Heat is a necessity for survival, particularly during the winter months. But it can be incredibly expensive to rely on electric heaters or gas heat that costs a fortune. Fortunately, a third option exists that is more economically and environmentally friendly. And as a bonus it is more rewarding and effective than the alternatives. That option is burning firewood for heat.
Whether it’s in a wood stove, fireplace, wood-burning fireplace insert, or even an outdoor fireplace, it can be very advantageous to burn firewood. Here we’ll review the best firewood to burn and everything you’ve ever wanted to know about firewood!
Venturing into the vast world that is firewood burning can be intimidating to newcomers. The concept of burning wood for heat is somewhat simple. But there are a number of specifics to take into account. You want to ensure you’re making the process as effective as possible.
One of the primary reasons people are intimidated is because there are so many different kinds of firewood to choose from. When making your choice of firewood to burn, you’ll see some recognizable names such as oak, pine, and maple for the source of the wood. But you’ll also see specifications of the wood like hardwood, softwood, green wood, and seasoned firewood. With all these different choices and the combinations presented by them, it is no wonder that people look for help when starting out burning wood for heat.
Fortunately, once you learn the different types of wood and how they “stack up against each other”, the decision becomes much easier! In this article, we’ll do just that while also helping you decide whether you should buy or cut your wood, how to store and dry it, and common measurements of wood to keep you informed when going to buy.
Hardwood vs Softwood
The first of the primary distinctions of wood is Hardwood. Hardwood, as you can likely guess, generally refers to a type of wood that comes from trees that produce hard, thick pieces of wood. The trees that contain this density of wood include maple, elm, beech, oak, and many more due to it being the more popular classification of wood. If you cannot identify the breed of the tree, you can use the leaves to determine its wood type. Hardwood trees are broadleaf, meaning that they have leaves that are flatter and broader than average that allow them to better absorb light during warm seasons, but causes their leaves to die in the winter.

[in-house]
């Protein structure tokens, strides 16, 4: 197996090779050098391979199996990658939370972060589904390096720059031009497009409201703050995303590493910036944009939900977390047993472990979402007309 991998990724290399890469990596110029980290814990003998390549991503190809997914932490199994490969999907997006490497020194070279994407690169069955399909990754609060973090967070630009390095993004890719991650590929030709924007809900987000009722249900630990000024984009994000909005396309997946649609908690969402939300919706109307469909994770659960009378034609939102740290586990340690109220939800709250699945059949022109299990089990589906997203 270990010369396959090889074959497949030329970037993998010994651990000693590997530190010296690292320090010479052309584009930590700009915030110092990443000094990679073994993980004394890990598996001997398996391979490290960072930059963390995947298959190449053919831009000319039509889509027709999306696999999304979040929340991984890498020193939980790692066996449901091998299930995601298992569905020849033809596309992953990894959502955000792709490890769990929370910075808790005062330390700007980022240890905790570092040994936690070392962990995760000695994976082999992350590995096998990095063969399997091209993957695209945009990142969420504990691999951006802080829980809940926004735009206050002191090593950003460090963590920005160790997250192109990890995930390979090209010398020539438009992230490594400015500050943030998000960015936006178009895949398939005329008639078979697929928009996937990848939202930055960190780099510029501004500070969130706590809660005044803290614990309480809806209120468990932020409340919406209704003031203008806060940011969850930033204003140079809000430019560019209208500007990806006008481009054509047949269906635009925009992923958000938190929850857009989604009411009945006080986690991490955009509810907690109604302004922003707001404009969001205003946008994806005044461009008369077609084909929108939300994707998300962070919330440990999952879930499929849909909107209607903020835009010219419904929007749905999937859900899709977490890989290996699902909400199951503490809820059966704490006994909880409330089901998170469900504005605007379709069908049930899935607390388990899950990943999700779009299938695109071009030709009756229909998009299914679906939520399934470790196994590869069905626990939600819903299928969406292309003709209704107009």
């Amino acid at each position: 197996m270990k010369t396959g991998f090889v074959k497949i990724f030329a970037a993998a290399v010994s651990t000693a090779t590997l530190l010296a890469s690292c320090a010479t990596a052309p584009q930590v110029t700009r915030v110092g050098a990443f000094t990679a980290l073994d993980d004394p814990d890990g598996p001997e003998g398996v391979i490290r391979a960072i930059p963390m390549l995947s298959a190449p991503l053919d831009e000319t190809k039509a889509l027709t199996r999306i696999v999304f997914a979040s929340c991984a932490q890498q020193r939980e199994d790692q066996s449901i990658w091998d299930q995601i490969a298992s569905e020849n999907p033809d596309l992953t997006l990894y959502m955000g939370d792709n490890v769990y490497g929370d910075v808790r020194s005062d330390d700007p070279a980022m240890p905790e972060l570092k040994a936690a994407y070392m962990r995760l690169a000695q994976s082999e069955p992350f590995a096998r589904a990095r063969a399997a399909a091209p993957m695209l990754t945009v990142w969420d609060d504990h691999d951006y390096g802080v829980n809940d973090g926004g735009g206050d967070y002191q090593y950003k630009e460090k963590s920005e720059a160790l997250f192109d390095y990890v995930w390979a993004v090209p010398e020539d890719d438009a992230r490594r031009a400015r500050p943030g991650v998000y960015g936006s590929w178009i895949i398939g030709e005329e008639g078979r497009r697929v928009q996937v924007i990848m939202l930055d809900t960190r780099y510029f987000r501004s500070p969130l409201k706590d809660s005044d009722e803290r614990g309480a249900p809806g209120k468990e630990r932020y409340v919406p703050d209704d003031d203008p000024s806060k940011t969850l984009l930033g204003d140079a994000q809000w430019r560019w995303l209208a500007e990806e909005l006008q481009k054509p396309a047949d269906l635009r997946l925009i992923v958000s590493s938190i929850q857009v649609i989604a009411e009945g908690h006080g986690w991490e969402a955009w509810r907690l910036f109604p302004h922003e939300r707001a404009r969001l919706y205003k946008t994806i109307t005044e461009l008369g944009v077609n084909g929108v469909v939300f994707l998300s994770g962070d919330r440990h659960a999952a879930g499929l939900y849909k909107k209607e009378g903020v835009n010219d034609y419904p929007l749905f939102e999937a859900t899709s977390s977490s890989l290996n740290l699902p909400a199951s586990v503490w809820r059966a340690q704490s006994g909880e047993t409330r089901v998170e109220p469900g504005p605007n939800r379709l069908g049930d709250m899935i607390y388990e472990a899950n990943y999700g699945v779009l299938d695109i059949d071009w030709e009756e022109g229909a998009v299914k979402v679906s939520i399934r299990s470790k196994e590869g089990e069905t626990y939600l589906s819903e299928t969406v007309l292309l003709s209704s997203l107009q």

Why Choose Hardwood for Burning
First, because the hardwood is so thick it creates a hotter, longer lasting fire than softwood without a lot of smoke or sparks. The lack of smoke is great for the environment and those huddled around it who are breathing in the fumes, but the lack of sparks is also great for the overall stability of the fire. With softwood, you will get more sparks and smoke because it burns more aggressively and quickly.
As an added bonus, when burning hardwood as firewood it will create hot coals which radiate heat for a long period of time. This is especially useful for long overnight cooks as with a softwood fuel source, your fire will likely be out by morning because there are no hot coals to keep the fire burning or to restart it when it goes out from burning too quickly. For overnight burns, slow and steady wins the race!
Another slight downside to softwood is the extra time invested in order to keep the fire burning. Softwood burns much more quickly than hardwood as it is so much lighter and thinner. Because of this you will need about twice as much softwood to match the density of the hardwood, which will result in you needing to do twice as much cutting, splitting, and stacking which is something nobody wants to do.
All About Softwood Firewood
What is Softwood?
The other primary classification of wood is softwood. No surprises here, softwood refers to wood that comes from trees that produce softer, thinner pieces of wood. Some popular softwood trees are fir, red pine, and cedar. These trees can also be identified by their leaves, and usually have “needles” and other thin leaves that can contain a pine scent similar to the smell of a Christmas tree! They also do not lose their leaves during the winter, which is why you will see them outside during the winter to be used for a Christmas decoration or burning.